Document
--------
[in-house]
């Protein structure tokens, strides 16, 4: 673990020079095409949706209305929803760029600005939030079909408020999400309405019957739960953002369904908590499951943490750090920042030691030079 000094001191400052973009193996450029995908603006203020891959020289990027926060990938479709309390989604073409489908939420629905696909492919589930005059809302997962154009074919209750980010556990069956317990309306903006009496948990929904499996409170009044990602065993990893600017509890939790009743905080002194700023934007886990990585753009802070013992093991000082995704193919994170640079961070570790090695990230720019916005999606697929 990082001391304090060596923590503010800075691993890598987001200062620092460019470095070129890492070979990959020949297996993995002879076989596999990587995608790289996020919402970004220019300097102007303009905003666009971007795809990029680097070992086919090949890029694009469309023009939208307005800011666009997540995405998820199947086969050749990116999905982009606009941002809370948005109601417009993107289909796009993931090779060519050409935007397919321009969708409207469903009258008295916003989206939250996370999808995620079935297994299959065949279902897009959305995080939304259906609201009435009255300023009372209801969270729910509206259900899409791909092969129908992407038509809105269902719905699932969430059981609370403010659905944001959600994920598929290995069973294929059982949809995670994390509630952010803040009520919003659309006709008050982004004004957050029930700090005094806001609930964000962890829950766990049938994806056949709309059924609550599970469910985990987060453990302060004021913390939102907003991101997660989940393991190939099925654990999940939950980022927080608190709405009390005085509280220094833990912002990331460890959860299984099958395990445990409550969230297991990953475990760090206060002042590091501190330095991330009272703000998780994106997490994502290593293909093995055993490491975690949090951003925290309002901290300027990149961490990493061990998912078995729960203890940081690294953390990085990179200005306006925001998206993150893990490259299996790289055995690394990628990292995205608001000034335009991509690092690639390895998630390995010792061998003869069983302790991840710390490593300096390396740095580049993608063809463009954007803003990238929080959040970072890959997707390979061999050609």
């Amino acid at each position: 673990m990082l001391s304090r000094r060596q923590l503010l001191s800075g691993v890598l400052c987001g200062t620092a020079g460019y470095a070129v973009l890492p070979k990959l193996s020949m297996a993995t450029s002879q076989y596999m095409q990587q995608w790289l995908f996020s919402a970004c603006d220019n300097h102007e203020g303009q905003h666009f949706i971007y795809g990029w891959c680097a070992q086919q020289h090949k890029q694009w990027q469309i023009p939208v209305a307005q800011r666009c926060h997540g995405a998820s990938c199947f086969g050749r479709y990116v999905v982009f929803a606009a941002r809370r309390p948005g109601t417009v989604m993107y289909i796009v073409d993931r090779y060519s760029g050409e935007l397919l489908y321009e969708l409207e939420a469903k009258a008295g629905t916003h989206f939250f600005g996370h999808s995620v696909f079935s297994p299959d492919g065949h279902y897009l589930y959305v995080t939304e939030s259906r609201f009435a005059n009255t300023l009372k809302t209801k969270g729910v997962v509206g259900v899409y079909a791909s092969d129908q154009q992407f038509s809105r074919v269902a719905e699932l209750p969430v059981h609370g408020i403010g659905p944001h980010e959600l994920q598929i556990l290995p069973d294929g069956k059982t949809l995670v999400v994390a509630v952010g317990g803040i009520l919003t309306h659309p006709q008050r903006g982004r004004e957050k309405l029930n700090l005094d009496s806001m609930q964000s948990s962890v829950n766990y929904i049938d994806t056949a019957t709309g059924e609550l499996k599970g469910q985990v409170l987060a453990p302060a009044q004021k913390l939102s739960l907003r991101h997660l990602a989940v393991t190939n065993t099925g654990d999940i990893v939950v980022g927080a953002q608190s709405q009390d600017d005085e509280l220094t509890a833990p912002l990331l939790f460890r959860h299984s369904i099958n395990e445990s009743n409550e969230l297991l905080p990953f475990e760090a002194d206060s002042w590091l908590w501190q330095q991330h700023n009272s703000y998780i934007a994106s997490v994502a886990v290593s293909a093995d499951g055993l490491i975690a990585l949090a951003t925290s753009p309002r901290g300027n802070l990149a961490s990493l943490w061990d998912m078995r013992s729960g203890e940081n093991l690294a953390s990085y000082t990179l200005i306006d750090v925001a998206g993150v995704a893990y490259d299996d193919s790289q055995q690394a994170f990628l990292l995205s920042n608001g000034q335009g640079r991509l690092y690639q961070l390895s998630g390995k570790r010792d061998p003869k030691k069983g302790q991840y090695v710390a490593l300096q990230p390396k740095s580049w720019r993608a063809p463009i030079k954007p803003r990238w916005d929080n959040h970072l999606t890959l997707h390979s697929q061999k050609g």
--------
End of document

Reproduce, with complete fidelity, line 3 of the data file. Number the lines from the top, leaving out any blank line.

């Amino acid at each position: 673990m990082l001391s304090r000094r060596q923590l503010l001191s800075g691993v890598l400052c987001g200062t620092a020079g460019y470095a070129v973009l890492p070979k990959l193996s020949m297996a993995t450029s002879q076989y596999m095409q990587q995608w790289l995908f996020s919402a970004c603006d220019n300097h102007e203020g303009q905003h666009f949706i971007y795809g990029w891959c680097a070992q086919q020289h090949k890029q694009w990027q469309i023009p939208v209305a307005q800011r666009c926060h997540g995405a998820s990938c199947f086969g050749r479709y990116v999905v982009f929803a606009a941002r809370r309390p948005g109601t417009v989604m993107y289909i796009v073409d993931r090779y060519s760029g050409e935007l397919l489908y321009e969708l409207e939420a469903k009258a008295g629905t916003h989206f939250f600005g996370h999808s995620v696909f079935s297994p299959d492919g065949h279902y897009l589930y959305v995080t939304e939030s259906r609201f009435a005059n009255t300023l009372k809302t209801k969270g729910v997962v509206g259900v899409y079909a791909s092969d129908q154009q992407f038509s809105r074919v269902a719905e699932l209750p969430v059981h609370g408020i403010g659905p944001h980010e959600l994920q598929i556990l290995p069973d294929g069956k059982t949809l995670v999400v994390a509630v952010g317990g803040i009520l919003t309306h659309p006709q008050r903006g982004r004004e957050k309405l029930n700090l005094d009496s806001m609930q964000s948990s962890v829950n766990y929904i049938d994806t056949a019957t709309g059924e609550l499996k599970g469910q985990v409170l987060a453990p302060a009044q004021k913390l939102s739960l907003r991101h997660l990602a989940v393991t190939n065993t099925g654990d999940i990893v939950v980022g927080a953002q608190s709405q009390d600017d005085e509280l220094t509890a833990p912002l990331l939790f460890r959860h299984s369904i099958n395990e445990s009743n409550e969230l297991l905080p990953f475990e760090a002194d206060s002042w590091l908590w501190q330095q991330h700023n009272s703000y998780i934007a994106s997490v994502a886990v290593s293909a093995d499951g055993l490491i975690a990585l949090a951003t925290s753009p309002r901290g300027n802070l990149a961490s990493l943490w061990d998912m078995r013992s729960g203890e940081n093991l690294a953390s990085y000082t990179l200005i306006d750090v925001a998206g993150v995704a893990y490259d299996d193919s790289q055995q690394a994170f990628l990292l995205s920042n608001g000034q335009g640079r991509l690092y690639q961070l390895s998630g390995k570790r010792d061998p003869k030691k069983g302790q991840y090695v710390a490593l300096q990230p390396k740095s580049w720019r993608a063809p463009i030079k954007p803003r990238w916005d929080n959040h970072l999606t890959l997707h390979s697929q061999k050609g």